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Classic Movies

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Heard of it (you sure its Coyle and not Boyle?) but have never seen it. I dig Mitchum though. A perfect mug for noir-ish material. I will look it up. I miss video stores, not a single one left in my neighborhood.

Another great noir flick is "The Killers" with Burt Lancaster and Ava Gardner. It's so noir that it is almost a caricature of itself. I don't think that it has been released on DVD as of yet, though.

There's also a version with Lee Marvin. A Hemingway story I think.

Hi all,
We recently watched "Intruder In The Dust", based on the Faulkner novel of the same name, from 1951, I believe, after renting it from our local library.  It is hard to find.  It gets into a lot of the same issues with regard to race relations in the South in the early twentieth century as "To Kill A Mockingbird", but in a much less ingenuous, and more subtle way.  It features the great actor Juano Hernandez as Lucas Beauchamp, a proud and independent black man who owns his own farm and refuses to kowtow to the local whites, and who is arrested for the murder of a local white man, and is at serious risk of being lynched.  The story is not notably  generous to the few liberals who come to Lucas' aid--they're similarly annoyed by his intransigence and refusal to be suitably "respectful".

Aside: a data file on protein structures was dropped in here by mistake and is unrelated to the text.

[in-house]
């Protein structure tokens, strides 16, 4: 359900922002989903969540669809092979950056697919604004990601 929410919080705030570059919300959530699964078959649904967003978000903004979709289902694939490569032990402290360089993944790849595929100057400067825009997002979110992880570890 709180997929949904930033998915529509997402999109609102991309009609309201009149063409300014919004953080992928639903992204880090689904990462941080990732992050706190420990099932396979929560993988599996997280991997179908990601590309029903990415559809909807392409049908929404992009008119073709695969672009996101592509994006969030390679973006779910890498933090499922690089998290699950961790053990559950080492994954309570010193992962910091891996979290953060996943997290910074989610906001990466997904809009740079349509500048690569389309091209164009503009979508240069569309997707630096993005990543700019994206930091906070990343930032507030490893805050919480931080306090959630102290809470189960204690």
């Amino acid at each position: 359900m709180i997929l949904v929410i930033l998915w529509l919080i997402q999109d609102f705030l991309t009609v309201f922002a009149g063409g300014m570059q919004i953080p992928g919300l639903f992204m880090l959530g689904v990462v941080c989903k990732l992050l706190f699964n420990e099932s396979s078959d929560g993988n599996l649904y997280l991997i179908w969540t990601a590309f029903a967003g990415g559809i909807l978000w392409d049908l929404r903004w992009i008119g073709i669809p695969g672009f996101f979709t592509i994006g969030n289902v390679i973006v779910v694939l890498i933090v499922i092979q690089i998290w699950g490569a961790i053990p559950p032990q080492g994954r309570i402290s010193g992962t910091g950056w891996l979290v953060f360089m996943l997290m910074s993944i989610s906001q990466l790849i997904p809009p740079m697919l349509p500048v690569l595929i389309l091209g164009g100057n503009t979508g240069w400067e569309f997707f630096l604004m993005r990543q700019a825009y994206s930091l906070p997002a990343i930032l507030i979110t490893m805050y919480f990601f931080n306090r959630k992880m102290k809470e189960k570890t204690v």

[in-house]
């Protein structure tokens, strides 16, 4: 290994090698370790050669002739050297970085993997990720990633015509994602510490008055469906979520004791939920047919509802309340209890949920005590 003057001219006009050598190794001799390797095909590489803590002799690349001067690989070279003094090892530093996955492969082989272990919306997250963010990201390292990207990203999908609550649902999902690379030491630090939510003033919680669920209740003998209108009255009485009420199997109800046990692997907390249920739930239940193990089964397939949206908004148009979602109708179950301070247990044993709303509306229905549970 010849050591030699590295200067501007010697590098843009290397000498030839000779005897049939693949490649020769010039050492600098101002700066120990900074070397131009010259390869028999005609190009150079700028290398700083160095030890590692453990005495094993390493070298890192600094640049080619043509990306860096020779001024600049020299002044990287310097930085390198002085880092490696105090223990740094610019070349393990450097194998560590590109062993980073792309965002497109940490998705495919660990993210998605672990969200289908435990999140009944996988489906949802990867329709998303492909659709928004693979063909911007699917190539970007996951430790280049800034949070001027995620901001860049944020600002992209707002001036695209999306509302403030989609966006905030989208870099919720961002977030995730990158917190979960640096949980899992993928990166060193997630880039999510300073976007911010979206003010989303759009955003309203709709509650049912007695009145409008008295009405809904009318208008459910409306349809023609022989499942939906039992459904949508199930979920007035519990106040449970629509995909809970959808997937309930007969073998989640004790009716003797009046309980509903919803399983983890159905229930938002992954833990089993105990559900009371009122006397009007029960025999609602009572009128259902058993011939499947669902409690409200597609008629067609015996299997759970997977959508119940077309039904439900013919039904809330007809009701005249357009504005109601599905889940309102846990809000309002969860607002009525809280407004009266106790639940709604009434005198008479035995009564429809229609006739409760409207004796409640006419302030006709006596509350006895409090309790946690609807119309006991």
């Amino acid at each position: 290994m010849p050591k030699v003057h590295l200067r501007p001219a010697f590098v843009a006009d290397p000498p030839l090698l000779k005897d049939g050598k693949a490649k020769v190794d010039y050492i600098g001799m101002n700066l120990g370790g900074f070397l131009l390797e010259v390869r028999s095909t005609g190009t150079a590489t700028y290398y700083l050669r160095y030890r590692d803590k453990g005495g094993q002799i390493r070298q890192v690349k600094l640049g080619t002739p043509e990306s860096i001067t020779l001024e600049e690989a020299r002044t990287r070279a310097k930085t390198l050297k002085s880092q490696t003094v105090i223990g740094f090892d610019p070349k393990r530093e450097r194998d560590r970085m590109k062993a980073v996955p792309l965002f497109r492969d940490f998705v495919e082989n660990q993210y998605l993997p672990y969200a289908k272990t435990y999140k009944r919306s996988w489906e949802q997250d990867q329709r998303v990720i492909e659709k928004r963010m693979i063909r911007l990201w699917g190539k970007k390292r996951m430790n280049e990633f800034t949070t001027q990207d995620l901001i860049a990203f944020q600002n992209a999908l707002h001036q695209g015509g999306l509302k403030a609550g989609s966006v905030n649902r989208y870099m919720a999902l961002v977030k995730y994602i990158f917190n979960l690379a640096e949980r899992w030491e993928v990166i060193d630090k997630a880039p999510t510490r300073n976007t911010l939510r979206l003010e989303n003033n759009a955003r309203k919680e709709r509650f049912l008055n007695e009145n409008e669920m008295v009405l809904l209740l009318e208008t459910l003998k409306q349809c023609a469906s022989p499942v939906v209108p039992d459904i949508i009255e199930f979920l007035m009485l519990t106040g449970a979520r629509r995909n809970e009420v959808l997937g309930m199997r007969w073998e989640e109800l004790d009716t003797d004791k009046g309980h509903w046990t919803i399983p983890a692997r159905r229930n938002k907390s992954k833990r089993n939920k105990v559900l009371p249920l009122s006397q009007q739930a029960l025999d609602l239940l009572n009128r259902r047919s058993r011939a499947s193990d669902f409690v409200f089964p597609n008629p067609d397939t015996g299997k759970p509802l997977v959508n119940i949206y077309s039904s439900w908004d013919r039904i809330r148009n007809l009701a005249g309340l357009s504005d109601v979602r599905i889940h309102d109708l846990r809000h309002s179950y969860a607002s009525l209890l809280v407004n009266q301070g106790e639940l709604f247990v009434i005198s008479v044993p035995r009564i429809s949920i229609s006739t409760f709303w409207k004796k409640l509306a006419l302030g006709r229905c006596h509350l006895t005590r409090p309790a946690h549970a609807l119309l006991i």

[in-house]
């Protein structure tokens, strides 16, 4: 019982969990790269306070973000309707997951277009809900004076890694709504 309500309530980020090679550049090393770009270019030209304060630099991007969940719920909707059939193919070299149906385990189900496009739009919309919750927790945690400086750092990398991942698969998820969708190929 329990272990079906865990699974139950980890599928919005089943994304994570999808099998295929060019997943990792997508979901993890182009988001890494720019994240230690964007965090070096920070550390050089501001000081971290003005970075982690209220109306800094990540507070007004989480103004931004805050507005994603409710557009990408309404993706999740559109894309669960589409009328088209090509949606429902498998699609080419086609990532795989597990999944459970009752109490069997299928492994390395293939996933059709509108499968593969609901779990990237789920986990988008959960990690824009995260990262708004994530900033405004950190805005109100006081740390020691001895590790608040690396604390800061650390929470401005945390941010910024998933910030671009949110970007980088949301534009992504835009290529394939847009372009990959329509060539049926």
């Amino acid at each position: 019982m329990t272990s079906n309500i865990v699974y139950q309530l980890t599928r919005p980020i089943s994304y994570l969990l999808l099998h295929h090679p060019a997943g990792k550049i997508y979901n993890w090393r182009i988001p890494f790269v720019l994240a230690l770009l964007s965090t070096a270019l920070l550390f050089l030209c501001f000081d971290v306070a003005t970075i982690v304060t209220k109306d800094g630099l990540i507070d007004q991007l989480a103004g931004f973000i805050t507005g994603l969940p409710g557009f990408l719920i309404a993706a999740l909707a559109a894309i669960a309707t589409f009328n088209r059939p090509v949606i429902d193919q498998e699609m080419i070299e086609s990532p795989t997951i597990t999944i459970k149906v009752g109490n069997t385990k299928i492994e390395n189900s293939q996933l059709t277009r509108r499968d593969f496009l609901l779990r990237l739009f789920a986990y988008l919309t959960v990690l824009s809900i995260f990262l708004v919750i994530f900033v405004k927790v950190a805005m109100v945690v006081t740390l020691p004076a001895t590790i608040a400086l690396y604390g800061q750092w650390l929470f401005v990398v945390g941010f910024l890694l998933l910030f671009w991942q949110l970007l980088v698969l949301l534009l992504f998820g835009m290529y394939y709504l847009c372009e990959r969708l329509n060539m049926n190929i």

The language used in the story is believable for the time and place, and I appreciated it not being cleaned up or euphemized.  The movie isn't perfect--Lucas's attorney, the uncle of the young white boy who comes to Lucas's aid, operates as a sort of Greek chorus, delivering moral homilies I would have preferred to do without.  But the supporting performances, extras and the faces of the people are worth the price of admission, and the denouement of the story is interestingly low-key and non-sensationalistic in a way that few Hollywood movies would dare to be nowadays.  And Juano Hernandez is terrific as Lucas.  He was usually the best aspect of the movies he appeared in, and should have appeared in many more than he did.  He was also in "The Pawnbroker" and the Faulkner-Based "The Reivers".  If you're interested in the social context that gave rise to the Blues, you may want to seek it out.
All best,

Thanks for the recommendation, John. Seattle and King County libraries don't have it in their holding, but I might be able to get it through Inter-Library Loan.

While doing a search, I ran across this essay:


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